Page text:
I say this about many places I travel to, but I want to live in this country; I do.
I was only in Ireland for a week, but was taken back by this country’s charm and liveliness. I often personify nations (which may not be the best practice) and would characterize Ireland much like the multitude of its men I have met here: Dashing, witty, and often bearded.
Ireland’s natural beauty is almost matched by its rich, ancient cultural heritage that is still alive today. The Celtic roots of the Irish are visible in the street music, endemic Gaelic names, but not more so masterfully displayed than in the gastronomy of Ireland’s recent food renaissance.
There is active connectivity between the people and the earth. As the hostess of a bed and breakfast told us, until recently, the Irish didn’t know that food could not be local and people would pay to visit to eat good Irish cuisine.
And, the Irish still do not want anything to do with industrial agriculture or what comes with it – music to my ears. Try mushy peas, delicious Irish stew, and of course, have a Guinness when you stop by.
However, the Emerald Isle’s residents were certainly its highlight for me. As I stated indirectly before, the nation’s men are not too shabby, and the majority of the citizens regardless of gender have been open-minded, polite, and curiously friendly.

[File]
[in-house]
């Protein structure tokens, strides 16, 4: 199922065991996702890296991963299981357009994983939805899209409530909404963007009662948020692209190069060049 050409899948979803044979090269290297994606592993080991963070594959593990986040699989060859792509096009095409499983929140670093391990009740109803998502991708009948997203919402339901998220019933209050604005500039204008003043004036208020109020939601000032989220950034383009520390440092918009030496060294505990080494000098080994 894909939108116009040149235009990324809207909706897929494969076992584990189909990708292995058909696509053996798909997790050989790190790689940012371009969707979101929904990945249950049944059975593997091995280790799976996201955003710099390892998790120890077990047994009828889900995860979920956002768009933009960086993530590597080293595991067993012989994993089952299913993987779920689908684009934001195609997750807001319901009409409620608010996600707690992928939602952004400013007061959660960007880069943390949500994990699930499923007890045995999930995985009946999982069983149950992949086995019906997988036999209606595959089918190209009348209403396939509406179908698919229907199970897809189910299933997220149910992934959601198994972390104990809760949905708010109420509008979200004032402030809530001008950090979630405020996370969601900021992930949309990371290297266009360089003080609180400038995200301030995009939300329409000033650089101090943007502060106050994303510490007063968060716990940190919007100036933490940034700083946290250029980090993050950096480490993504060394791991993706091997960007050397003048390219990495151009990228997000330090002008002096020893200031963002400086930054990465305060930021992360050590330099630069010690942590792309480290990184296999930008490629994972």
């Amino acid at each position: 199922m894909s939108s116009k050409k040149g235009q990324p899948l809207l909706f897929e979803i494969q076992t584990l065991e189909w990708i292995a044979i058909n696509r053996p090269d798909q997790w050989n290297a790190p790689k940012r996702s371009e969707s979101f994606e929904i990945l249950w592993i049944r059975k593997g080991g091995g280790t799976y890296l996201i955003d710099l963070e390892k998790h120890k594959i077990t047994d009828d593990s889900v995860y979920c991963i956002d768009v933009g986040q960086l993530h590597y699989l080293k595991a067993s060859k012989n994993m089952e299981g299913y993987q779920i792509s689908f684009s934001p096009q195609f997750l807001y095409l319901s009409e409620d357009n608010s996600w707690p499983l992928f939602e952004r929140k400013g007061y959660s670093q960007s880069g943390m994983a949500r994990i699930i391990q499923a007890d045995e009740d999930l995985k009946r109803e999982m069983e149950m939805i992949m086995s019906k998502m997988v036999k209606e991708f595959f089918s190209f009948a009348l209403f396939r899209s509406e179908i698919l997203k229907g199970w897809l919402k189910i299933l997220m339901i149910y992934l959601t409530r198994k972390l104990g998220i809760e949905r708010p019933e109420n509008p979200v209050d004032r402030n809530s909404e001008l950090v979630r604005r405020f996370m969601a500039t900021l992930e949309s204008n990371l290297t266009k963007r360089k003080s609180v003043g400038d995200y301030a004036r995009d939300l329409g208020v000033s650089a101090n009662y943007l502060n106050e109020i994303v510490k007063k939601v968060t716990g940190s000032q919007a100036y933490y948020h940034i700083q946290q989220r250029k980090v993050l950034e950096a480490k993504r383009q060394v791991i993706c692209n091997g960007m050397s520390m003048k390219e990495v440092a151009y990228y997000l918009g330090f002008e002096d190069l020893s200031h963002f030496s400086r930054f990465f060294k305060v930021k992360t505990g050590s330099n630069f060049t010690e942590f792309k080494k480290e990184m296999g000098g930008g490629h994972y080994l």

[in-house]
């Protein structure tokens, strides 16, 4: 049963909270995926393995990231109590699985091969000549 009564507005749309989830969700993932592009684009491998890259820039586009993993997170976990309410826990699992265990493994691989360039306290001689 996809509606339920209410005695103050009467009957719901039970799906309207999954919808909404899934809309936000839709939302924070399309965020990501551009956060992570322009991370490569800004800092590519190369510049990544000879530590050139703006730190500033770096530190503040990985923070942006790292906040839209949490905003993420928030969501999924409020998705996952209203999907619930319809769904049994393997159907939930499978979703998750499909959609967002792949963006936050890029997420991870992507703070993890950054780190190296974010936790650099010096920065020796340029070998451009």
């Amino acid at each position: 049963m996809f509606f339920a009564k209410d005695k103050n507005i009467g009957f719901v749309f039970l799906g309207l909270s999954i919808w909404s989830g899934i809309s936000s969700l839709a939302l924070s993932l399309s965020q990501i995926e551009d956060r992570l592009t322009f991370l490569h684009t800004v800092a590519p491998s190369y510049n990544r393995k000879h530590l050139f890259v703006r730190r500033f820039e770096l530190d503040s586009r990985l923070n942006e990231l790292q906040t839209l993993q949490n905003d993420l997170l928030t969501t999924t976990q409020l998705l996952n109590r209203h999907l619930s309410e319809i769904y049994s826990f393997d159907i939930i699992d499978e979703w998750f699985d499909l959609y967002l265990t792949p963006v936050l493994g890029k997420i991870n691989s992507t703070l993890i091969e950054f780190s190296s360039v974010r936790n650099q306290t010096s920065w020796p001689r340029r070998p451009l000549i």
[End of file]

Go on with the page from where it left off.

If you come to Ireland, do not be surprised if you just start a conversation with someone out of the blue that goes on for some time; it is to be expected.
The living Irish are not just who I have taken a liking to. Before you arrive, investigate a few Irish novelists and poets; their lasting presence is still felt today through the respect the Irish have for them and their literary service to their nation. Some of these guys were incredible, unbelievable individuals.
Nature is an all encompassing force on this island. Whether it is scenic pastures, the gardens of a castle, or the weathered monuments of the druids, the outdoors is held in high esteem and still very much a part of life, especially for the more rural communities. Visitors should hike, kayak, run, fish, and hunt with hawks through scenic spots along the coast or within the townships. Ireland is for the active.
Despite all of this, Ireland and the Irish, a nation and people, have been through much in their collective history – famine, racism, invasions, and warfare.
This has resulted in a tumultuous history (especially in its relations with its northern neighbours). But now, all that appears to be over, and the nation seems to be surging proudly into a progressive future.
I will definitely be returning to Ireland – maybe as a temporary/permanent resident, for a honeymoon, or maybe even a marriage as a result of the country’s recent torch bearing movement toward LGBTQ/human equality.
Whatever the reason, I will surely be traveling back to the land of a hundred thousand welcomes (céad mile fáilte in Gaelic) for a pint and whatever else falls me.
The only question is when.
Get ready! Backpacking is officially beginning. First, it’s off to the arrondissement du Panthéon (fifth arrondissement) to see some friends from Peru. Let’s go to France everyone. First time! No French! Merde … Onward and upward we go! (By the way, this was our 100th post!)